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United States District Court, E.D. Pennsylvania

May 26, 2004.


The opinion of the court was delivered by: EDUARDO ROBRENO, District Judge


This action is brought under 42 U.S.C. § 1983 by Hozay Royal, a/k/a Carlos Johnson ("plaintiff"), who alleges that his constitutional rights were violated by Robert Durison and Vivian T. Miller (collectively "defendants") during his imprisonment for three felony convictions. Specifically, plaintiff claims that he was detained for approximately six months in excess of the statutorily prescribed maximum for the crimes in which he was convicted, thus violating his Eighth Amendment right against excessive imprisonment; and that defendants failed to give meaningful and expeditious consideration to plaintiff's request for adjustment of pre-commitment time, thus violating his Fourteenth and Fifth Amendment rights to procedural due process.

Presently before the Court are the parties' cross-motions for summary judgment. For the reasons that follow, defendants' motion for summary judgment is granted and plaintiff's motion for summary judgment is denied.


  On or about March 26, 1983, plaintiff was arrested and detained for retail theft. By posting bail, plaintiff was released from detention on April 14, 1983 and a preliminary hearing was scheduled for April 28, 1983. Because plaintiff failed to appear for the scheduled preliminary hearing, a bench warrant was issued on April 28, 1983. On or about July 29, 1984, plaintiff was arrested for a separate retail theft charge, and rearrested pursuant to the bench warrant. On November 15, 1983, plaintiff entered a guilty plea to the two retail theft charges and a single charge of failing to appear for a court appearance.

  On or about January 25, 1984, plaintiff was sentenced to two to four years of imprisonment for each offense, to run concurrently, followed by three years of probation, to run consecutively, as a result of the three felony convictions. Plaintiff served the maximum term of detention according to the sentence, and was released on or about January 25, 1987 subject to certain terms of probation. During the probation period, plaintiff was arrested on new charges and detained on February 16, 1999. Although the charges which warranted the new arrest were eventually dismissed, plaintiff was sentenced on October 12, 1999 to one and a half to three years incarceration for violating the terms of his probation.

  While serving his sentence for violating the terms of his probation, plaintiff received a sentence status summary report. The report indicated that plaintiff was being credited for time served between February 19, 1999 to October 12, 1999. In late October, plaintiff sent defendant Durison, who was the Director of Classification for the Philadelphia Prison System, a letter requesting that the pre-commitment time served from March 26, 1983 to April 14, 1983 and July 29, 1983 to January 25, 1984 — a period totally approximately 6 months — be credited towards his sentence.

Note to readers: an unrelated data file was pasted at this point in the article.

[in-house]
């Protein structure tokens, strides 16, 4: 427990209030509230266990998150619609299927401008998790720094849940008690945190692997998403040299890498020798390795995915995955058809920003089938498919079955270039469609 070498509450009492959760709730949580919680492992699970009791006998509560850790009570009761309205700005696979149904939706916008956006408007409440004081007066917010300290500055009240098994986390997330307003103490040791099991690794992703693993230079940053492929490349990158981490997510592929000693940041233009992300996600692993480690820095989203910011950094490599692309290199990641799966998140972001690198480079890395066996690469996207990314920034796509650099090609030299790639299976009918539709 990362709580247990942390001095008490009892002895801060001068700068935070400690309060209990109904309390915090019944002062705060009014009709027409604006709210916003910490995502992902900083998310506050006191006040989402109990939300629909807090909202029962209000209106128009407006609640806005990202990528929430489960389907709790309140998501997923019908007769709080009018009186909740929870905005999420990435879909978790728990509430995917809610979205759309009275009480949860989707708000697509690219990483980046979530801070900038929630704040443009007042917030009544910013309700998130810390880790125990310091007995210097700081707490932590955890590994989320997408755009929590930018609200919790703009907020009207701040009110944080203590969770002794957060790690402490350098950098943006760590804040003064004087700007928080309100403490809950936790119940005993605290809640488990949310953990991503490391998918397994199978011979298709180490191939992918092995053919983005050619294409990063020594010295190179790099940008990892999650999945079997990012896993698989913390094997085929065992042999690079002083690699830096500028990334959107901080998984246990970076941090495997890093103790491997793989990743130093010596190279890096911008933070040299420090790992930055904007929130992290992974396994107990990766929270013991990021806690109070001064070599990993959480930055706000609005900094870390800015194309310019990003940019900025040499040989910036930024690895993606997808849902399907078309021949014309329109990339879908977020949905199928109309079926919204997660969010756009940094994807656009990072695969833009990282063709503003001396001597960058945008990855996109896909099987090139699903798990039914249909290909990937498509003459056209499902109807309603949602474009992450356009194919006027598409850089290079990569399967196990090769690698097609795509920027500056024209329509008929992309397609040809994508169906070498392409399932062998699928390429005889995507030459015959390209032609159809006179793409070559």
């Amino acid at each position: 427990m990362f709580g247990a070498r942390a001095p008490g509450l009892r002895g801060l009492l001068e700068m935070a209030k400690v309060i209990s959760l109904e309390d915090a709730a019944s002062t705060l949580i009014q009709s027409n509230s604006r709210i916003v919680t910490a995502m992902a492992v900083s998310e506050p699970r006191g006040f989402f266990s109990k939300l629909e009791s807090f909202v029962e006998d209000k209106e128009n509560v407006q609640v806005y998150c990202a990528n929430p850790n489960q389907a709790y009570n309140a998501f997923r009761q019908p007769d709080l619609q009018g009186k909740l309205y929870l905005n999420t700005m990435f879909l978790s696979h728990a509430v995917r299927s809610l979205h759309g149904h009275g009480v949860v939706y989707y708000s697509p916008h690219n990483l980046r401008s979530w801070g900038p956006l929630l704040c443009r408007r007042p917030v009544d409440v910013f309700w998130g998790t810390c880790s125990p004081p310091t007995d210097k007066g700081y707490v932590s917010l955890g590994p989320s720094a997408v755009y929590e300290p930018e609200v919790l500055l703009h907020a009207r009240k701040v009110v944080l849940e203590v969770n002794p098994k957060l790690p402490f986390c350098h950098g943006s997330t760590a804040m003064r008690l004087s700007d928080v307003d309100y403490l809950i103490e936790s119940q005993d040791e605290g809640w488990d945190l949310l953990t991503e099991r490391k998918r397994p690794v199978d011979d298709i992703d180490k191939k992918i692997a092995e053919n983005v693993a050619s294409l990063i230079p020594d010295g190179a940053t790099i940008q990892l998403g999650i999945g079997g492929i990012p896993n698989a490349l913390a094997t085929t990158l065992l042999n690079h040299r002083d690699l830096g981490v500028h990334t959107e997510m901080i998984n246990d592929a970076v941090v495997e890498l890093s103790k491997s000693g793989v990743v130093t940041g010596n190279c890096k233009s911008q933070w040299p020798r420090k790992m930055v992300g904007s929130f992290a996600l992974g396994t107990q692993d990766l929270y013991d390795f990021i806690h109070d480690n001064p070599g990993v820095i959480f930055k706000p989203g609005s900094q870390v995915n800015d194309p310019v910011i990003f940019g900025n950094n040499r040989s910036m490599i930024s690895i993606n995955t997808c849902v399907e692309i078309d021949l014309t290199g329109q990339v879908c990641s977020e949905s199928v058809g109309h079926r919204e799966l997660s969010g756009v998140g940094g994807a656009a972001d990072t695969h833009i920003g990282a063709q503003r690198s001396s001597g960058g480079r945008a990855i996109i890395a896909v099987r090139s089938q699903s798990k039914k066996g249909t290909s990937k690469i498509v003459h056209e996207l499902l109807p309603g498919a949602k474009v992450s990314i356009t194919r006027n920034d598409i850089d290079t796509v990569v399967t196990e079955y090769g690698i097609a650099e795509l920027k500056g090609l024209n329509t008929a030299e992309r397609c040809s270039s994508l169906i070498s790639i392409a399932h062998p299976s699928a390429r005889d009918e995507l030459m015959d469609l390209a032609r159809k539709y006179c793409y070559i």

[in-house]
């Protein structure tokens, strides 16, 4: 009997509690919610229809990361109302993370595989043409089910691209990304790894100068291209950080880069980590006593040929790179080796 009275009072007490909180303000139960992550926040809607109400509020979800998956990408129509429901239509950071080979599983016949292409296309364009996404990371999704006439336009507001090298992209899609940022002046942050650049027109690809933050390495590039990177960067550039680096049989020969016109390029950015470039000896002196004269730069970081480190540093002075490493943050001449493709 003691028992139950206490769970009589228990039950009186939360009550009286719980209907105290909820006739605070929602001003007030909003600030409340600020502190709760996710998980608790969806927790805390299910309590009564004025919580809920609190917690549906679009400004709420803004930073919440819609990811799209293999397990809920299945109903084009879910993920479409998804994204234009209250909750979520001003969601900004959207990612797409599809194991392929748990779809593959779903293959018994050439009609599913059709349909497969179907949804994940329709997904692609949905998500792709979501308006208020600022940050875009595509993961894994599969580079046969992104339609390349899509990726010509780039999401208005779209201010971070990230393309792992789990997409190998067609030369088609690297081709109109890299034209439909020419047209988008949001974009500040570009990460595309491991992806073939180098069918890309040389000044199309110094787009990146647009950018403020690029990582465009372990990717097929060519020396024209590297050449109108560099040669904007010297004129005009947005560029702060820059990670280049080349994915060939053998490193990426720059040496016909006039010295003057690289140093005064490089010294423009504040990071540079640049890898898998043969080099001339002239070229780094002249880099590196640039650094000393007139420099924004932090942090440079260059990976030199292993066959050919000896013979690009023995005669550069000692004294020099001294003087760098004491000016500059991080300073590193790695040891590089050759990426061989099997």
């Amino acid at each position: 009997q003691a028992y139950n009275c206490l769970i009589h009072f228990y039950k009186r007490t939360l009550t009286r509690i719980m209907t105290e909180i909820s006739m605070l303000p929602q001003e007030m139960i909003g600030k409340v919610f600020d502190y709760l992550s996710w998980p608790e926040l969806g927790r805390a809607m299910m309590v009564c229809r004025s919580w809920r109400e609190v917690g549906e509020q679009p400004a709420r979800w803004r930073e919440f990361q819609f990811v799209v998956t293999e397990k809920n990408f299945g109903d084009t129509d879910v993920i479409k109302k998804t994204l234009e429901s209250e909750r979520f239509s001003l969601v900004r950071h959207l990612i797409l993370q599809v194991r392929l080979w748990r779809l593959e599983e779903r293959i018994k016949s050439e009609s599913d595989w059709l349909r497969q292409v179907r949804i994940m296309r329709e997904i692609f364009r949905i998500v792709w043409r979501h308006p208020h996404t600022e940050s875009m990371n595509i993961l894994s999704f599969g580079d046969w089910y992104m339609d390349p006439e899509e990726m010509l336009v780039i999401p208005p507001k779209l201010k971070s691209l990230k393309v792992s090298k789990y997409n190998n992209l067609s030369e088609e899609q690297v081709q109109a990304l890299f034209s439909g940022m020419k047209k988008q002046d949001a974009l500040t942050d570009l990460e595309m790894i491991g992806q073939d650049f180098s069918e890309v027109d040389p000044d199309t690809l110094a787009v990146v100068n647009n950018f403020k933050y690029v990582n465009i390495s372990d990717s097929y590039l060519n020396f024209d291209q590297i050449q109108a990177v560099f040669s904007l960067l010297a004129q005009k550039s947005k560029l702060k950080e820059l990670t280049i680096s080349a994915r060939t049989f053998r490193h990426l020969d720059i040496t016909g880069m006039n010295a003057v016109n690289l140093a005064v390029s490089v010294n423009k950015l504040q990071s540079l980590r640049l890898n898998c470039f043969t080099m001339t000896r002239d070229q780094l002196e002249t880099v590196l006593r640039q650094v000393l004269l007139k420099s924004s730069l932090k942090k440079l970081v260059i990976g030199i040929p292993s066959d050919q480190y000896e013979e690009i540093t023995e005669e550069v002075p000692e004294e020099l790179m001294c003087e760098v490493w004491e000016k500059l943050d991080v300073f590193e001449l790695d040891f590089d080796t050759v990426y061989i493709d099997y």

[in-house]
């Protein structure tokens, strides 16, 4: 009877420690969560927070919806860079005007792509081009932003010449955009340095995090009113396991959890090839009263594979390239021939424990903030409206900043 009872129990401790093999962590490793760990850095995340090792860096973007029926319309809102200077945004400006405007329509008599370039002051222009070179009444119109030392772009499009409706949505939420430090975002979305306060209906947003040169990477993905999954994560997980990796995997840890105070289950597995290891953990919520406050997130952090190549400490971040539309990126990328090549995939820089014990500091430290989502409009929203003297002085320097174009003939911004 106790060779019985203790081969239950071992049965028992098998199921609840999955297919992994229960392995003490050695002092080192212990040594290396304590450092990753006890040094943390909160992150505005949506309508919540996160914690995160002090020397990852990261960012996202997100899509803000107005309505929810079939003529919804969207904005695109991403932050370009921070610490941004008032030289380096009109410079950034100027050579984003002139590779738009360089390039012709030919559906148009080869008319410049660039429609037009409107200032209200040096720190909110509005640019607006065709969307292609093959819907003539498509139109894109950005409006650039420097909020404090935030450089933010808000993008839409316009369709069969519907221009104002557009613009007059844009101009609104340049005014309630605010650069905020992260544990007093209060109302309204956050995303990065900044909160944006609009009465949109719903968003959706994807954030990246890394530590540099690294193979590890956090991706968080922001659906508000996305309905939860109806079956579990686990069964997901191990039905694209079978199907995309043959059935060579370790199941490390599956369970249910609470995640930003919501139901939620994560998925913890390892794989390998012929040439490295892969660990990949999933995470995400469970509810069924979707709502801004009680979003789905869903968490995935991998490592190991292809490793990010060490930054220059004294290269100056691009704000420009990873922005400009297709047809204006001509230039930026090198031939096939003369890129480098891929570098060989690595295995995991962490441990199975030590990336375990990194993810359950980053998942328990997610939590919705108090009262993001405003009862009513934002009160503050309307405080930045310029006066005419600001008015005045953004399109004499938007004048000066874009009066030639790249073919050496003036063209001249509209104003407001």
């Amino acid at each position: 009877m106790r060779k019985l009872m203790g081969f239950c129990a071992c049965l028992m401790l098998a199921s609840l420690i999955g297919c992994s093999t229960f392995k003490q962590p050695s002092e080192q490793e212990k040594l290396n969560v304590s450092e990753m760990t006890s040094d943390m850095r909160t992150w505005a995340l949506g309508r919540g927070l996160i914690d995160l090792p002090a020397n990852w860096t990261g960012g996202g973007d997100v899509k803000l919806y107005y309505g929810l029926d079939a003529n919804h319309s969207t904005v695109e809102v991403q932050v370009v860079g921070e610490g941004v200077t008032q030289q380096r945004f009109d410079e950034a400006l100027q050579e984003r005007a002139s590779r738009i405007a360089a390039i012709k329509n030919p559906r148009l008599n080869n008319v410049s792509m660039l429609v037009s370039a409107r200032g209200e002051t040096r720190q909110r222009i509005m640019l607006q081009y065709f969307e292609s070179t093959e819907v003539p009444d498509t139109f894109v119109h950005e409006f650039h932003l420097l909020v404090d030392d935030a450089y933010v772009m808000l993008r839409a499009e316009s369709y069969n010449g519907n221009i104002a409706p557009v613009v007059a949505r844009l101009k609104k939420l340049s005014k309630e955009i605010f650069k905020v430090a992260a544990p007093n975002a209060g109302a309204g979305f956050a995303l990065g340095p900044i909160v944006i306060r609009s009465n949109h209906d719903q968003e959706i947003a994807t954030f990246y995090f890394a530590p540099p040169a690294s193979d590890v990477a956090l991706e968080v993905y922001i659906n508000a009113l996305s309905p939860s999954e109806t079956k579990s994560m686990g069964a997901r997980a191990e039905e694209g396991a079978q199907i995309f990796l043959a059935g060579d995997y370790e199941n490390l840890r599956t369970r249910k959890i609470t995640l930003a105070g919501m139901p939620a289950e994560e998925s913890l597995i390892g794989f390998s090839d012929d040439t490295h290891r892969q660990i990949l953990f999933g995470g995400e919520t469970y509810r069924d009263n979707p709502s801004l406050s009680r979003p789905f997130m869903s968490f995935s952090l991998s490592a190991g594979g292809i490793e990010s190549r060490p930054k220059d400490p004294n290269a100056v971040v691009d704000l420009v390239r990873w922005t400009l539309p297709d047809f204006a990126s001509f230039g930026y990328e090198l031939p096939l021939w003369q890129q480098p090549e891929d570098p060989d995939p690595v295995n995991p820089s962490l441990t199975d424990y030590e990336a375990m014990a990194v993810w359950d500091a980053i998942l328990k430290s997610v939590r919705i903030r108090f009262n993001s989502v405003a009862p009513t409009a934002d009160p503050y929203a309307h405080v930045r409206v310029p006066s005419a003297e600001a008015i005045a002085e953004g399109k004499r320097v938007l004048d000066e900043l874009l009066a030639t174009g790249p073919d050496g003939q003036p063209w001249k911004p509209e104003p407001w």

In a letter dated November 15, 1999, Durison responded to plaintiff's request indicating that plaintiff's request was being rejected. After conducting a personal investigation into the matter, Durison concluded (and notified plaintiff) that the microfilm for the period in question was not available and that in any event, plaintiff's pre-commitment time was properly credited if plaintiff was being incarcerated for violating probation.

  Convinced that all of his pre-commitment time was not properly being credited, plaintiff again wrote Durison on January 16, 2000. Durison wrote a letter to Inmate Records on March 14, 2000 acknowledging a minor error (February 16, 1999 to October 12, 1999 instead of February 19, 1999 to October 12, 1999) in pre-commitment credit. Plaintiff was copied on this letter.

  In August or September of 2000, plaintiff filed a Post Conviction Relief Act (PCRA) petition in the Pennsylvania courts seeking to receive what plaintiff still believed was the proper pre-commitment credit. During the pendency of the petition, plaintiff alleges (and both defendants deny) that he sent additional correspondences to Durison in letters dated July 28, 2001 and August 27, 2001 and a letter to defendant Miller, dated October 6, 2001. On October 30, 2003, plaintiff's PCRA petition was denied as moot plaintiff having been released from prison and no longer serving his sentence.

  In the instant action, plaintiff claims that his Eighth Amendment right against excessive punishment was violated because he was imprisoned for a term longer than that prescribed by statute for the crimes in which plaintiff was convicted.*fn2 Plaintiff also alleges that his Fifth and Fourteenth Amendment rights to procedurally due process were violated when Durison and Miller failed to take "meaningful and expeditious" action to ensure that plaintiff was properly credited pre-commitment time.